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Write a film review of ‘Spirited Away’ directed by Miyazaki and write comments on the style of reporting


She has puffy cheeks and a downcast expressions and can be seen as having an awkward personality – angry and miserable, and unwilling to do anything out of the ordinary. However, in the course of the film, she matures and finds the things she truly values – though not in the usual obvious manner of similar stories. As with all of Miyazaki’s films, Spirited Away is an experience in which along with Chihiro, we discover the weird and magnificent world in which she finds herself: a wonderland of bizarre and fantastic creatures, which are so real you can almost reach out and touch them.

The movie begins with a downhearted 10-year-old Chihiro sitting in the back seat of her parent’s car when soon enough, a shortcut down a forgotten woodland road, leads Chihiro and her family to a decrepit old temple with a strangely beckoning tunnel entrance. Chihiro, partly out of intuition and partly out of fear, suspect danger ahead. Against her bidding, the parents walk on investigating, discovering what they take to be a theme park.

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Along the empty streets, they are strangely drawn towards a delicious scent of food at an unattended kiosk and Chihiro’s parental units begin to help themselves to the abundant food. Chihiro rejects the feast, wanders off and a boy of about her age appears mysteriously and angrily bids her leave at once. The sky suddenly falls dark and rushing back to her parents, Chihiro is horrified to discover that the indignant spirits that inhabit the place transformed her parents, leaving her on her own, trapped in a bizarre world of spirits.

All around her ghosts begin to appear. Chihiro initially thinks she in a nightmare but shortly the spirits notice her and her life is in danger. She gets some help while running for her life – namely, from the young boy named Haku who seems to know her from another time and place. It is Haku who tells Chihiro what she must do in order to rescue her imprisoned parents and return to her normal life: she must find work at the bathhouse that overlooks the landscape. Amazing imaginative creatures inhabit the bathhouse: gods and spirits, leisurely spending their time there, and a busy staff of servants who attend them.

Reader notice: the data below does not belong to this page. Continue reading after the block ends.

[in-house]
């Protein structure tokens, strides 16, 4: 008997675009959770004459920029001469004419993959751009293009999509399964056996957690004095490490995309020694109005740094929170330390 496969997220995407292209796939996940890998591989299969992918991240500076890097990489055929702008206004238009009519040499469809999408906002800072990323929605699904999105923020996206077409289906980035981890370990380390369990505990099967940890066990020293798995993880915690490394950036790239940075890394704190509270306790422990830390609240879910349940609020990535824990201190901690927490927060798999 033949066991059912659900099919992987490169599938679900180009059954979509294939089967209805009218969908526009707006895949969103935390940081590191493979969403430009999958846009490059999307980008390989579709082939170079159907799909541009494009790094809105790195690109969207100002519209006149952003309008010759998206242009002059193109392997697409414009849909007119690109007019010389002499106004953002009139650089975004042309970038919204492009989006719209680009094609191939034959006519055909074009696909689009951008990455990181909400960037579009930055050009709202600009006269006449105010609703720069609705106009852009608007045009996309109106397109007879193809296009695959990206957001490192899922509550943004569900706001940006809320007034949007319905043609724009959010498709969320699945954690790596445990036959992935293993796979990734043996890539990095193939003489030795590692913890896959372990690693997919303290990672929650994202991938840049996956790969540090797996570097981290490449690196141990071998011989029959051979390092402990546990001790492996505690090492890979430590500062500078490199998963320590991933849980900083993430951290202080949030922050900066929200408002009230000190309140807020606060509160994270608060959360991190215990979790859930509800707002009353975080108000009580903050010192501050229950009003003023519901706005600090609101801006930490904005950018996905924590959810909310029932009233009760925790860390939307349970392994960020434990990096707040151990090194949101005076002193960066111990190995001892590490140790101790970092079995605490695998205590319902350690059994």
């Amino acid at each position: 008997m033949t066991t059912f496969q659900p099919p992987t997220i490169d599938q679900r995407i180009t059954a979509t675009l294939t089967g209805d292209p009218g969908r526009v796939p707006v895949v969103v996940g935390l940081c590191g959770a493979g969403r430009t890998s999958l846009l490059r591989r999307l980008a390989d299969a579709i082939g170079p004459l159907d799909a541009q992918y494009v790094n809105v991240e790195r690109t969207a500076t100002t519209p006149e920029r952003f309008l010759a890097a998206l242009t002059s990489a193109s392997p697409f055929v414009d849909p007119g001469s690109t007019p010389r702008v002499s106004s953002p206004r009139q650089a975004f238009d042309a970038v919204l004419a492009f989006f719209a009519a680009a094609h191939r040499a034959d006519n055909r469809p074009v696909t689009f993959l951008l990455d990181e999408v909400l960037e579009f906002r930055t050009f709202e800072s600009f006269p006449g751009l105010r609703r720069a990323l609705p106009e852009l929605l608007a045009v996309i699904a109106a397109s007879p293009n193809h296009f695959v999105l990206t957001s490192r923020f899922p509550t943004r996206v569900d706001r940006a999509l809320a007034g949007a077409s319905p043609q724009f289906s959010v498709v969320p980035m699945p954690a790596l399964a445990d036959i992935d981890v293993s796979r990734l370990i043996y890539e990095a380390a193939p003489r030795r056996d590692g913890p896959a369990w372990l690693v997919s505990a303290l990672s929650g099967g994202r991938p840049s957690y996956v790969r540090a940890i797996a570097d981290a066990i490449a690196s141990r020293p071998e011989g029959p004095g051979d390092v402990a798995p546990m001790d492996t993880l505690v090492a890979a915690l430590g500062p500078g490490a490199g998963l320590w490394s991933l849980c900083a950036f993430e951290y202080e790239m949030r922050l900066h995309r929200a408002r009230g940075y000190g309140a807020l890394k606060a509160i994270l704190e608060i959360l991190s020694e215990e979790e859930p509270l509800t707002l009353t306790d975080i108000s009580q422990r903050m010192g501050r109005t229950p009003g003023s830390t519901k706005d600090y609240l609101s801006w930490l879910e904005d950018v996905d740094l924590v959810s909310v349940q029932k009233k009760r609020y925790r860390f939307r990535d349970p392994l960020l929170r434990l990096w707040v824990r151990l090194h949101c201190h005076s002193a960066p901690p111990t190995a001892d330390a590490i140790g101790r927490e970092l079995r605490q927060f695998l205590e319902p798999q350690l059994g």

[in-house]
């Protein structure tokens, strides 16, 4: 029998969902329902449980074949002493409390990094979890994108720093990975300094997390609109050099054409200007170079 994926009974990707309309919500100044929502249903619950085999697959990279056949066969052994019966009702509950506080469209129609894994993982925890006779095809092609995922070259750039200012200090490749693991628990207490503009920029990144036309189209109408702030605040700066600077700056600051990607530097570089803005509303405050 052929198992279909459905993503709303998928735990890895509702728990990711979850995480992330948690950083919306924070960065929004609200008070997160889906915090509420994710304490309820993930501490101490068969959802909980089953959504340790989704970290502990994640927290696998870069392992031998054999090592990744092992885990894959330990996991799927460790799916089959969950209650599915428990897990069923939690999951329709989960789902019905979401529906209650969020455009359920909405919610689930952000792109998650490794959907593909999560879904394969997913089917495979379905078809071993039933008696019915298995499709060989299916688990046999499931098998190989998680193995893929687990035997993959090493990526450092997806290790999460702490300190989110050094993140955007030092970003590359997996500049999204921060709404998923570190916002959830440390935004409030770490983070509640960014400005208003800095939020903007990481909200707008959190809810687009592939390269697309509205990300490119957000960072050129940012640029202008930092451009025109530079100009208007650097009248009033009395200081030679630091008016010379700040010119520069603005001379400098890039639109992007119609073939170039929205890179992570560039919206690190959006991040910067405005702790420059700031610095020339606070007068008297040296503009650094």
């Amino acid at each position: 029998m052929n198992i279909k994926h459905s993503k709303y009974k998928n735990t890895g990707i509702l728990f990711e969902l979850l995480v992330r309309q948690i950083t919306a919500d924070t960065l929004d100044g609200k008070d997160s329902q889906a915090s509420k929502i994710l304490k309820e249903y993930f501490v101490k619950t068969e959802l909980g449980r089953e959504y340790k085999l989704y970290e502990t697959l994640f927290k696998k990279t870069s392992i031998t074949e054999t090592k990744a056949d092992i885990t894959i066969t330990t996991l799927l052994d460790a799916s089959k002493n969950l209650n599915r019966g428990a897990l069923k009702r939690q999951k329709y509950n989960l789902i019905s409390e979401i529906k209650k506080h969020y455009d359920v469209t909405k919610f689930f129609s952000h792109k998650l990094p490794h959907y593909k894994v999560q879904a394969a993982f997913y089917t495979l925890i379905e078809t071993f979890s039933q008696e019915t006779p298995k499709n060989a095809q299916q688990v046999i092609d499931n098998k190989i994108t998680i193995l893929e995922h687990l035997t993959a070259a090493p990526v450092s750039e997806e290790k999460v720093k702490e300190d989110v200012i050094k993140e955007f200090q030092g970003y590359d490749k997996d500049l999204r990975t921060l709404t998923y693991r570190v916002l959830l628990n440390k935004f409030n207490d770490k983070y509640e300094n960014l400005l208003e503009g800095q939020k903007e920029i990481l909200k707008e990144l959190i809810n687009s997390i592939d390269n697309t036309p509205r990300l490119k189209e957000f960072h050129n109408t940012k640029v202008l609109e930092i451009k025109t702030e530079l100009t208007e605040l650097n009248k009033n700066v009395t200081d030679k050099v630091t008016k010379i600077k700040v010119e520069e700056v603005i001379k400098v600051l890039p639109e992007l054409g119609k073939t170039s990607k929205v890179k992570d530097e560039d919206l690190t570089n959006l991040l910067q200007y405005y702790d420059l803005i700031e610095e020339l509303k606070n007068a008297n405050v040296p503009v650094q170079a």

Gaining employment at the bathhouse forces Chihiro to sign a binding contract with Yu-baaba and relinquish her original name. Named “Sen” by the malicious witch, her servitude life is exhausting and unappreciated, but if she would like to save her parents, it’s her only option and she has got to change – she’ll have to face her deepest fears and attempt to remember her own identity and find a way to break her parents’ spell, which is the only escape from the firm control of the spirits.

Sen discovers an inner strength she never suspected she had which enables her to carry on in the realm of the spirits. What follows is a fantastic journey into a wondrously imagined world and lucky for us, we get the opportunity to follow her through her struggle to the other side and hopefully back.

Not knowing how the story will turn out means that you go on the same journey as Chihiro, and all the wonders of the realm she walks into will be new and surprising. This course is what can distinguish between the film being good to the film being great. But Sen’s adventures are just beginning! The film is filled with characters that are absolutely new to our expectations – no wicked characters like we’re used to see, but instead: flying Yu-baaba with an overgrown head and her gigantic baby locked away in a room stuffed with toys. There are spirits that drift in and out, gigantic figures and tiny soot-balls – there are boys who transform themselves into flying wolf-faced serpents, and tiny pieces of paper that fly around and hurt people.

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Visually, the film is a feast for the eyes. The animation quality is excellent. The colours are richer than anything found in any American animated film. The magnificent animation is cleanly simple yet loaded with a level of detail truly astounding, intricately rendered in Studio Ghibli. There is a limited use of CG animation, but they are never prominent. While it provides a breathtaking illusion of Chihiro pushing through a blossoming flower garden, the electronic imagery blends skilfully with the beautiful hand-drawn characters and backgrounds in a vibrant manner. In many cases, characters convey emotions with subtle changes of expression rather than dialogue. Everything is perfectly calculated to the mood of the scene, even scenes that have no music at all add to the effect. The music is as good as any Studio Ghibli film — that is to say, excellent.